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A study of ancient mound builders who lived hundreds of years ago on the Mississippi River Delta near present-day New Orleans offers new insights into how Native people selected the landforms that supported their villages and earthen mounds -- and why these sites were later abandoned.

Tiny gypsum crystals can make phytoplankton so heavy that they rapidly sink, hereby transporting large quantities of carbon to the ocean's depths.

Researchers assessed several years of sediment trap collections at three sites - near the Deepwater Horizon site, an active natural seep site, and a reference site - to understand transport pathways and drivers of sinking particles in deep water environments (1400 m depth).

Aerial view of a submerged bench in light brown is Ordovician limestones lying in shallow waters on the northern end of Anticosti Island. Credit: UNM Newsroom


New research sheds light on first of five major mass extinctions

Corals that tolerate heat stress may harbor different bacteria than others, reports a New College undergraduate thesis study conducted in the US Virgin Islands. This critical information may help scientists find or raise corals more resilient to increasing temperatures projected with climate change.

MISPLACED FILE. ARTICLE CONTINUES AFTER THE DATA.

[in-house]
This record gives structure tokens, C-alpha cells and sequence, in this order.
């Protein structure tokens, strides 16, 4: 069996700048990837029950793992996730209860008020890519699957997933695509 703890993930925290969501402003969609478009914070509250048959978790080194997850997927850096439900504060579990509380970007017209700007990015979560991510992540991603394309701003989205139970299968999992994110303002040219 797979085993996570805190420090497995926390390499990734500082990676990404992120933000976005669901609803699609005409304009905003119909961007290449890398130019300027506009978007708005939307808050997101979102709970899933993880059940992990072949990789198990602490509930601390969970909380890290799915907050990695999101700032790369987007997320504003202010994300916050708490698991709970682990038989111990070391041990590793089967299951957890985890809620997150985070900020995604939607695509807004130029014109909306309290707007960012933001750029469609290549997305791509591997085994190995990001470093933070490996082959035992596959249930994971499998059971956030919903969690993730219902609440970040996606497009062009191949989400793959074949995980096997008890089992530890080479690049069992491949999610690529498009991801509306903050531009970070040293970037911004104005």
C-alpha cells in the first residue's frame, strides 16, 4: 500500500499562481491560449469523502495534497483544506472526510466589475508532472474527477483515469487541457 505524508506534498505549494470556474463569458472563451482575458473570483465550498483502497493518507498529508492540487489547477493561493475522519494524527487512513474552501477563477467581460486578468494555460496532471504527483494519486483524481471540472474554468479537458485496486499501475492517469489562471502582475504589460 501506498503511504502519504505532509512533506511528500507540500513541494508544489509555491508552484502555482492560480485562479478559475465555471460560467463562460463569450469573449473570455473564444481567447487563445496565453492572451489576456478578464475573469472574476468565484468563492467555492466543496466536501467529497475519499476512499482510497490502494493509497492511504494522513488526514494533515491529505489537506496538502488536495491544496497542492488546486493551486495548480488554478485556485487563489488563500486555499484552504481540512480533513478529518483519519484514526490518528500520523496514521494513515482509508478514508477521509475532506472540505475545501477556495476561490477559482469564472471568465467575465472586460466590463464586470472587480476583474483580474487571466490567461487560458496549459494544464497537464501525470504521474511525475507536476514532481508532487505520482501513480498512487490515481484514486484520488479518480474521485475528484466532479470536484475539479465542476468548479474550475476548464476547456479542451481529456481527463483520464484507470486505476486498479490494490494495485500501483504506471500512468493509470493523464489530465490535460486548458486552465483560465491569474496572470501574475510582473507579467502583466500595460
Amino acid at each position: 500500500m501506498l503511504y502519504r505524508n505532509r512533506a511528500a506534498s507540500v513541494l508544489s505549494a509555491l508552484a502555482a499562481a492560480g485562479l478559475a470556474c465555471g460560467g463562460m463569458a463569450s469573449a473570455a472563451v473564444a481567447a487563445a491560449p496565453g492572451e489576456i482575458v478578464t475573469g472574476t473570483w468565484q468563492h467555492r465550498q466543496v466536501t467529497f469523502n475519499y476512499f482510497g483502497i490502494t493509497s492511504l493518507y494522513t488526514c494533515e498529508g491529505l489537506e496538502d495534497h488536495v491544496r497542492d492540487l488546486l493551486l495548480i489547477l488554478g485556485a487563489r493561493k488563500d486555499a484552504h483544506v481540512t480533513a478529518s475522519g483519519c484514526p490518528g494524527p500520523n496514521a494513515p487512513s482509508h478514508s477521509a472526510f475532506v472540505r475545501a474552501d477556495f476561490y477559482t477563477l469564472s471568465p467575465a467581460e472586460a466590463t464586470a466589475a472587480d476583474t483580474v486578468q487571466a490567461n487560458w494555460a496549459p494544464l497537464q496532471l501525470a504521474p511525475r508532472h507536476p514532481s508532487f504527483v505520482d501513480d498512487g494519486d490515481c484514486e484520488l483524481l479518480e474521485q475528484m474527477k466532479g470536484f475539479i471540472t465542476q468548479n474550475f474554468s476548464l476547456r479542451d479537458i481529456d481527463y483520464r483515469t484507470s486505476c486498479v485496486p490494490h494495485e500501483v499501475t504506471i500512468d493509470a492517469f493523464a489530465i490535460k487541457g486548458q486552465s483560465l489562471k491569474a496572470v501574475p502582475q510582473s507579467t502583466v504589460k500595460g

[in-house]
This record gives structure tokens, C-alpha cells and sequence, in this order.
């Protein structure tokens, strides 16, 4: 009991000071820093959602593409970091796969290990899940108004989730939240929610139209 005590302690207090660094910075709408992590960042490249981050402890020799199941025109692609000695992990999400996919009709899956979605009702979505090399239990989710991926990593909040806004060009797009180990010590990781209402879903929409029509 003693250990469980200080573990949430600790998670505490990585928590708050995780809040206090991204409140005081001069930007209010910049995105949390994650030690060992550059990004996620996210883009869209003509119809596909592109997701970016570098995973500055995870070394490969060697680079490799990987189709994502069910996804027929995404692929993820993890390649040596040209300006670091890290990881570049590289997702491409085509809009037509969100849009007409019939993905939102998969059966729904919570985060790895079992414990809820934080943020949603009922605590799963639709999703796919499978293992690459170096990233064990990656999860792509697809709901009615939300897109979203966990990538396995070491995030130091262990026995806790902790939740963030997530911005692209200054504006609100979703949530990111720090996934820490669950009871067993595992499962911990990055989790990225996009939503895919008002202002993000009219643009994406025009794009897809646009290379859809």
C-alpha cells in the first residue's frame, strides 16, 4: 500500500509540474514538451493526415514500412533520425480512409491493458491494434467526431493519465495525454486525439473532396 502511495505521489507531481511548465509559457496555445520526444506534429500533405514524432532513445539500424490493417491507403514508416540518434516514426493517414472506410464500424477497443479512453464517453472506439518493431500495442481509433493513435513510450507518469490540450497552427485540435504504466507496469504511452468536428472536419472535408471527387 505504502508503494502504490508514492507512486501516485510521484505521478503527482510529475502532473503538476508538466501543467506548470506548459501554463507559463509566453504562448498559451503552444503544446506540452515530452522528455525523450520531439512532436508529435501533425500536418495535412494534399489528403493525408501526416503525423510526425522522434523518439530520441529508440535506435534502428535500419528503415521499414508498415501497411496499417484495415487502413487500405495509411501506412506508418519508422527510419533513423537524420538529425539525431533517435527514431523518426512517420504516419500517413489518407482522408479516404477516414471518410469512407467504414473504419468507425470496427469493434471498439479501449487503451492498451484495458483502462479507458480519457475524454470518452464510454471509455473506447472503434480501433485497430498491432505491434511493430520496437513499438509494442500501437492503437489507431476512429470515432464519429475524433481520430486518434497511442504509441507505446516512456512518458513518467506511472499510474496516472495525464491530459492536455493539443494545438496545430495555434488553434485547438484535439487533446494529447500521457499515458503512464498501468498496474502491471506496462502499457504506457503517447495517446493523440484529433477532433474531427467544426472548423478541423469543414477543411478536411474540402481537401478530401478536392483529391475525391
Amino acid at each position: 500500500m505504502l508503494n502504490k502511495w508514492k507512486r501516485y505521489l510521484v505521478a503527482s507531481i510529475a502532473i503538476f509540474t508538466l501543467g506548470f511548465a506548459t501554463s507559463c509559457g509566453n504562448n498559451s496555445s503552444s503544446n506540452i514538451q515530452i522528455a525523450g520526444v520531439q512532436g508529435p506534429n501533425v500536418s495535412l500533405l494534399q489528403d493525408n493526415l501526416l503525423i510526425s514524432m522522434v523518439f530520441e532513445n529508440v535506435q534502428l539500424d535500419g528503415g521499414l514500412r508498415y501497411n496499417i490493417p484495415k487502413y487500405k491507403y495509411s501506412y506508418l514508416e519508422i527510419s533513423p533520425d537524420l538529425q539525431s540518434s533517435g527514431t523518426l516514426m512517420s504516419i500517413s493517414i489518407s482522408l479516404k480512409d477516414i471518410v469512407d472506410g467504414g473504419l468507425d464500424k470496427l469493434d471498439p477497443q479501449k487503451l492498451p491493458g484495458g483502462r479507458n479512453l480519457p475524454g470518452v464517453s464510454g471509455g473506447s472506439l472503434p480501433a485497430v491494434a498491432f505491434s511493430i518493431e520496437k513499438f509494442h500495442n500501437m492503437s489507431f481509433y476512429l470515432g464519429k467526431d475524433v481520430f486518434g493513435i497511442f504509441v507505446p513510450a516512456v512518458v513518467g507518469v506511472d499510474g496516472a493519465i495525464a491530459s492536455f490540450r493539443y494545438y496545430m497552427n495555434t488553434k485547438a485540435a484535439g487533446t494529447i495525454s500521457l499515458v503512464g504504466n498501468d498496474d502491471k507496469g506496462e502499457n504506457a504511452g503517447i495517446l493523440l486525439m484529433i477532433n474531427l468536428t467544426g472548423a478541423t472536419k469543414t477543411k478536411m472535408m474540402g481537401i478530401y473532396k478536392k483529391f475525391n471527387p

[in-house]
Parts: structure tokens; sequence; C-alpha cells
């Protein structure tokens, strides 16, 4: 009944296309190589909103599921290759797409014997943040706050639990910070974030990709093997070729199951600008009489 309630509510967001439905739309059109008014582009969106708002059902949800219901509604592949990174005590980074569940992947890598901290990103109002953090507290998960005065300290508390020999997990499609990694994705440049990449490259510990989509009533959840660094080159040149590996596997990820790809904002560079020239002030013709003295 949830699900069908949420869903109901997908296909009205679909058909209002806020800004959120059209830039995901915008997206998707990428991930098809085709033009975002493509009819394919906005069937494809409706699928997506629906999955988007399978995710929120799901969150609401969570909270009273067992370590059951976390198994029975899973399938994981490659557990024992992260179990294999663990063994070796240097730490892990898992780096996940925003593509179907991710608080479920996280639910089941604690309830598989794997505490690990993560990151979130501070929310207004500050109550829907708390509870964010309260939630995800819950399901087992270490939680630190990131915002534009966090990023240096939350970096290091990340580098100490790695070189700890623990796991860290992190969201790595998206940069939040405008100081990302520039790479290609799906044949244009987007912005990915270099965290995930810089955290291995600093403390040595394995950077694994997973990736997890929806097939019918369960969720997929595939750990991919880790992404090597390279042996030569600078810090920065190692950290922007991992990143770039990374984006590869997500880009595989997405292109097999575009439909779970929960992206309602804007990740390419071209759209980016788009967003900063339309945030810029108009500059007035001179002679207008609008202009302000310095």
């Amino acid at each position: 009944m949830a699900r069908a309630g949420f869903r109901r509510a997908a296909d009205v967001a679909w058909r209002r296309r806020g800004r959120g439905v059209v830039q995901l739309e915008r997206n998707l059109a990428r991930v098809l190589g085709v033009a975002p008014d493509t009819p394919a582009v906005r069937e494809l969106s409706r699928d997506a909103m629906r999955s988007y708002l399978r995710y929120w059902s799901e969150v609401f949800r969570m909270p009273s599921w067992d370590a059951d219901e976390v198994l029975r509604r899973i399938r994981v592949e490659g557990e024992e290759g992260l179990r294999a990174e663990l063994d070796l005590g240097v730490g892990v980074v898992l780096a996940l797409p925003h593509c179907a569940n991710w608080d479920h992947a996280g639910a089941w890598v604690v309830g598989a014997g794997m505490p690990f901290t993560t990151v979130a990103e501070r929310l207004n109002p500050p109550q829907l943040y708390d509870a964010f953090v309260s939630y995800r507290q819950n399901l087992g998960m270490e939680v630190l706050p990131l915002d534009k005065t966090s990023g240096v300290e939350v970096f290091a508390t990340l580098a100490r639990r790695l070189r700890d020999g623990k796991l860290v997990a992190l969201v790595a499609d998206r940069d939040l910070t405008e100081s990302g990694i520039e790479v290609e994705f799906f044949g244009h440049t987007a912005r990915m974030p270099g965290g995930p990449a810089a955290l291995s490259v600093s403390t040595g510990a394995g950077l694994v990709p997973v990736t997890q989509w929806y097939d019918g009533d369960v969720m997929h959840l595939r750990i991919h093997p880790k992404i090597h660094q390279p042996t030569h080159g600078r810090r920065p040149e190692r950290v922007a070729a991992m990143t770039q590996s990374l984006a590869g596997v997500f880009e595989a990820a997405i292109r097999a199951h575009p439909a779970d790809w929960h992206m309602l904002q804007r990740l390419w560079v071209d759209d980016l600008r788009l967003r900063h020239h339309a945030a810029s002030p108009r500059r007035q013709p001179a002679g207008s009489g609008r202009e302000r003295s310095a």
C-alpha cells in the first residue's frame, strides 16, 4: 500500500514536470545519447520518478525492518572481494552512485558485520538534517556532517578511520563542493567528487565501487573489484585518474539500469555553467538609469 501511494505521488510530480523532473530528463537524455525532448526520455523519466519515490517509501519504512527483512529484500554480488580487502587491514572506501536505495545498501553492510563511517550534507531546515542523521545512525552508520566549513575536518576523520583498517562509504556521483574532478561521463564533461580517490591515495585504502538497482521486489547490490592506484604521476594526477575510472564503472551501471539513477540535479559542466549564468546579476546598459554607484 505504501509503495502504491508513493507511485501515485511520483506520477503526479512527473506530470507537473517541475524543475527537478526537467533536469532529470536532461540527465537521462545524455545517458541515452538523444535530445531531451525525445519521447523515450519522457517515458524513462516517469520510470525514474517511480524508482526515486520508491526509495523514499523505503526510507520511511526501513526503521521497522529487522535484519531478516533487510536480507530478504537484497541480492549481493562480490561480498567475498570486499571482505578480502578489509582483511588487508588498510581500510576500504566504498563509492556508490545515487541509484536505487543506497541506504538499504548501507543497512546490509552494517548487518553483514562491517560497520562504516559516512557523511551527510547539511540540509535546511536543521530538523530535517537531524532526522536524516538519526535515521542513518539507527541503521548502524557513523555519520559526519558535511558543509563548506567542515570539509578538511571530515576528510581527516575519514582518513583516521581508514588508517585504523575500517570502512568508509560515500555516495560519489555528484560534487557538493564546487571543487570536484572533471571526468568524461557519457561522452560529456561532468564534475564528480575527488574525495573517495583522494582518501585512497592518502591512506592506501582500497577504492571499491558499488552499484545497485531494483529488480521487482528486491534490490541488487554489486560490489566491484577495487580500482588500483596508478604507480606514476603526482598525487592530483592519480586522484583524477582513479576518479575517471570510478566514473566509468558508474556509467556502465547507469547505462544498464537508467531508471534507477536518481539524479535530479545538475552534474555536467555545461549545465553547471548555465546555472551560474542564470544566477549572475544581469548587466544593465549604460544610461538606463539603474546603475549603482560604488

First-of-its-kind study combines NASA satellite observations of Earth with data on human activities to map where—and why—freshwater is changing around the globe

Scientific research, led by Dr. Richard Unsworth at Swansea University, has provided the first quantitative global evidence of the significant role that seagrass meadows play in supporting world fisheries productivity.

Joint statements from the national science academies of the G7 nations were recently released in advance of the G7 Summit to be held in La Malbaie, Canada, on June 8 and 9, 2018. The statements are intended to inform discussions at the summit.

This false-color image shows ozone concentrations above Antarctica on Oct. 2, 2015. Credits: NASA/Goddard Space Flight Center


A study has found that emissions from a chemical, CFC-11, are mysteriously on the rise despite being banned after scientists found they were depleting the ozone layer.

2019 Coastal Annual Plan dedicates over $600 million to coastal projects across the state

Source: Earth Law Center


On April 17, 2018, Earth Law Center together with partners Nonhuman Rights Project have launched an initiative to support local communities and indigenous groups in the Puget Sound and wider Salish Sea.

Funds to Help Develop a Plan to Move the Nation to a More Holistic Management Scheme for the Lowermost Mississippi River

Dr. Nancy Foster Conservation Award: Open Until June 22, 2018

Marine-i will be hosting a special free conference on Wednesday 23rd May entitled: Technology in Surveying and Improving Marine Data.

Experts working with microplastic pollution in the ocean will conduct a public workshop on May 17 in Stockholm, examining innovative ways to reduce marine litter and its impact.